Quote

"I cannot live without books: but fewer will suffice where amusement, and not use, is the only future object." -- Thomas Jefferson

Sunday, January 26, 2014

Boomer Cafe -- For Adventure, Write a Book

As a new author, it is still exciting when you see articles about your work.

Today, Boomer Cafe posted my article about writing as an adventure.



 Boomer Cafe


http://www.boomercafe.com/2014/01/26/baby-boomers-search-adventure-might-write-book/

Enjoy.

Tuesday, January 21, 2014

More from Guy Williams - Behind The Mask - Zorro

More from Antoinette Lane and Walt Disney.

What a wonderful YouTube video about Guy Williams.



Zorro - Excerpt from Disney Anniversary show - With Walt Disney



Zorro Fans, Enjoy.

Thursday, January 16, 2014

My Frugal Brother's Second Career


At a recent family gathering, my sister asked my brother, "Did you win that grill in a contest?" as she pointed to a nice gas grill.
"No," he said, "I picked it up off a curb in our neighborhood."
We all laughed. My brother has made a second career of saving money by winning contests, using coupons, accepting credit card special offers, finding curbside treasures, and more.
One of his first big wins was a trip for two to the Redskins Super Bowl in New Orleans in 1987. He had bought multiple scratch-off cards. First, he won a Redskins hat, then a Redskins jersey, and then he received a registered letter for the tickets. He took Dad as his guest as a belated Christmas present.
Later, he began to enter multiple sweepstakes multiple times by sending in 3x5 cards. The next big prize he won was a cruise to the Bahamas for four nights and three days for two for Mom, fulfilling one of her greatest wishes.
But, his best prize was winning a county housing lottery where he got the opportunity to buy his beautiful brick townhouse.
My brother has a full-time job, an hour commute and an extended family. From what I can tell, he enters sweepstakes he sees while out doing errands, on his cell phone during his bus commute from ads in magazines and newspapers, or online while watching television or during family gatherings.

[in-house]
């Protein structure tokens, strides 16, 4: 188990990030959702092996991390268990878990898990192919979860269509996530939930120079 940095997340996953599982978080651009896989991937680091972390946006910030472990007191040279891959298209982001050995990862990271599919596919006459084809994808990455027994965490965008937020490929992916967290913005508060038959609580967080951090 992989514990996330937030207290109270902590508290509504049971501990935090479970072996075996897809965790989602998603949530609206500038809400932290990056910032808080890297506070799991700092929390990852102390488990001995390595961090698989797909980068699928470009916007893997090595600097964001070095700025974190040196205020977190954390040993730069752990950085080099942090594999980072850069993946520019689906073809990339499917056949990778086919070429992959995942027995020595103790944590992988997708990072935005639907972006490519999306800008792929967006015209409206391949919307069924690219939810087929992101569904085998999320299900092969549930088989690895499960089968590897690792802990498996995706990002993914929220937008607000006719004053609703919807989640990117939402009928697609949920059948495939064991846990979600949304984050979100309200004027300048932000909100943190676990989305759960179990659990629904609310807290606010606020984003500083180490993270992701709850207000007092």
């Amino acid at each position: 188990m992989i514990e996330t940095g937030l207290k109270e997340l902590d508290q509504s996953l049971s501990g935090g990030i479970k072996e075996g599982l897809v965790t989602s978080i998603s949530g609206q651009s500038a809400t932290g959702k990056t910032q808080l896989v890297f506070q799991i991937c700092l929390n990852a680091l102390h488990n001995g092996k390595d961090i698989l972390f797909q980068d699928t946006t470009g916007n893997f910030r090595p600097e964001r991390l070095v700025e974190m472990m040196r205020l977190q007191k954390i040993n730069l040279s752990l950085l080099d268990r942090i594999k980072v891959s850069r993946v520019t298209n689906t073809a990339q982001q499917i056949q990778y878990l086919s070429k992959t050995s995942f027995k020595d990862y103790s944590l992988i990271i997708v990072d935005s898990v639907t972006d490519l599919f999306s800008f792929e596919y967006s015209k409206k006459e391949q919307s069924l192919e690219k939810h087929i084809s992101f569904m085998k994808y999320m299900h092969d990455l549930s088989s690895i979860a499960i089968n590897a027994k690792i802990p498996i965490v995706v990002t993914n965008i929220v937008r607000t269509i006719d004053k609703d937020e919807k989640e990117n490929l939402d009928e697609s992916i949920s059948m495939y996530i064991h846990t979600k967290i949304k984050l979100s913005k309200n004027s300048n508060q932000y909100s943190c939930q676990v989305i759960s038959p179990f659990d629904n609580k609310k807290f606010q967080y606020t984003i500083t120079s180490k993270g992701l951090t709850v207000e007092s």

I admire how he has incorporated saving money into his everyday thinking. Every conversation with him generally includes a tip on how to save money. Recently, he suggested I open a account with an online bank because their interest rates were better than most. Visit him at home and he will offer you a 2 for 1 restaurant coupon or something similar.
He briefly stopped entering sweepstakes until he saw an instant win sweeps online for a $100 Visa card in 2002. He won. He thought of giving the card to his wife until he saw a Roomba, a flat vacuum robot, on Amazon for $125. He thought this would be a great gift to help his wife clean the dog hair from under the sofa. So, with a $25 first time buyer's credit and free shipping, he got the Roomba for free.
At a family New Year's eve gathering in 2007, he entered multiple online sweepstakes that were closing and won a trip to Disney World for his family.
Some of his other wins have included multiple liters of soda for everyone in the family, movie tickets, hats, shirts, and more.
My brother is a member of the $10,000 club at Sweepstakes.com. His philosophy for entering sweepstakes is to enter contests where the prize would change his life or to enter contests that have little interest.
He warns that there are dangers in entering online sweepstakes. Many sweepstakes sites are shams and others flood your mailbox with junk mail. He set up a separate email account for his sweepstakes entries.
Another way my brother wins prizes is to accept invitations to seminars. In addition to a free lunch, he has won an iPod and an iPad.
He uses multiple credit cards to get discounts and air travel miles. He, also, takes advantage of special credit card offers and prizes for opening new bank accounts.
Some of his other curbside finds include a large glass tabletop and a toilet for parts. He also likes to visit big box stores and food courts at lunchtime to get free samples.
He uses Freecycle.org, an international online service with local chapters, where posters list items they want to giveaway or items they want. One of his favorite finds was a collection of Dora the Explorer videos for his granddaughter.
And his dog, came from a local animal shelter.
On a recent visit to my brother's, his daughter, and I went to the grocery store to pick up a few items for dinner. As we stood in line, I realized we had not brought our own bags and would be charged $.05 for each bag. Here comes my brother with a handful of plastic bags that he gives us as we reach the cashier. When we exited the store, I asked him where he got the bags; he had raided the plastic recycling bin.

Wednesday, January 15, 2014

A Frugal Friend Finds Curbside "Treasures"

Just another day in Mexico.

During a lunch walk with my friend, she spied an abandoned laundry basket on the sidewalk and near it was a bag of trash. Sticking out of the bag was a wooden rack. She grabbed this, too.